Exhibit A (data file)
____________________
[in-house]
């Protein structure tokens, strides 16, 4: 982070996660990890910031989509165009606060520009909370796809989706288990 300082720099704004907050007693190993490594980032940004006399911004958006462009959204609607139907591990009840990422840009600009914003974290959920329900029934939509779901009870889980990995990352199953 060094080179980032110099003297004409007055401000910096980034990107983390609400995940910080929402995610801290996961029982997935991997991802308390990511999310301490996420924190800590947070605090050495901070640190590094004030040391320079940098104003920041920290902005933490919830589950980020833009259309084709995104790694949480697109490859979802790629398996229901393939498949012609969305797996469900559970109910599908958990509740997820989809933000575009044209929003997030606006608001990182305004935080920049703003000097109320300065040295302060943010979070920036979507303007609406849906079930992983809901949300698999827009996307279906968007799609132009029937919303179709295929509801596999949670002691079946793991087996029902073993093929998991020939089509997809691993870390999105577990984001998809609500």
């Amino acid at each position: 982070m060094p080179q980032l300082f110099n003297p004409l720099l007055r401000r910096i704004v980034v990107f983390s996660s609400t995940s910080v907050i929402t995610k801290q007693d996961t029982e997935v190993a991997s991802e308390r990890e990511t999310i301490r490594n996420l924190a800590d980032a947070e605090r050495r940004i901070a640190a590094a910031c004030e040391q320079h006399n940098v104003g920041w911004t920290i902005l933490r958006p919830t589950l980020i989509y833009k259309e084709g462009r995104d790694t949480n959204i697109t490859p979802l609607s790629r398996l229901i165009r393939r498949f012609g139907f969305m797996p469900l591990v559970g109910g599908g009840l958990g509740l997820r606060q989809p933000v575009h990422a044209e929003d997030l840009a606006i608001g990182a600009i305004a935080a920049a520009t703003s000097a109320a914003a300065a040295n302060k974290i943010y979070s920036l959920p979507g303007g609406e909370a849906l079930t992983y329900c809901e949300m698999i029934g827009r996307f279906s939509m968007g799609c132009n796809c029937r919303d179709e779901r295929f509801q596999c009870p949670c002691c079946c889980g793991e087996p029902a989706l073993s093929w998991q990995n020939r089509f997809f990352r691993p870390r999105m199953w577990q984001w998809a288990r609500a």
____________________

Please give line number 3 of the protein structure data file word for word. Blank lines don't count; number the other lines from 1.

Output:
């Amino acid at each position: 982070m060094p080179q980032l300082f110099n003297p004409l720099l007055r401000r910096i704004v980034v990107f983390s996660s609400t995940s910080v907050i929402t995610k801290q007693d996961t029982e997935v190993a991997s991802e308390r990890e990511t999310i301490r490594n996420l924190a800590d980032a947070e605090r050495r940004i901070a640190a590094a910031c004030e040391q320079h006399n940098v104003g920041w911004t920290i902005l933490r958006p919830t589950l980020i989509y833009k259309e084709g462009r995104d790694t949480n959204i697109t490859p979802l609607s790629r398996l229901i165009r393939r498949f012609g139907f969305m797996p469900l591990v559970g109910g599908g009840l958990g509740l997820r606060q989809p933000v575009h990422a044209e929003d997030l840009a606006i608001g990182a600009i305004a935080a920049a520009t703003s000097a109320a914003a300065a040295n302060k974290i943010y979070s920036l959920p979507g303007g609406e909370a849906l079930t992983y329900c809901e949300m698999i029934g827009r996307f279906s939509m968007g799609c132009n796809c029937r919303d179709e779901r295929f509801q596999c009870p949670c002691c079946c889980g793991e087996p029902a989706l073993s093929w998991q990995n020939r089509f997809f990352r691993p870390r999105m199953w577990q984001w998809a288990r609500a």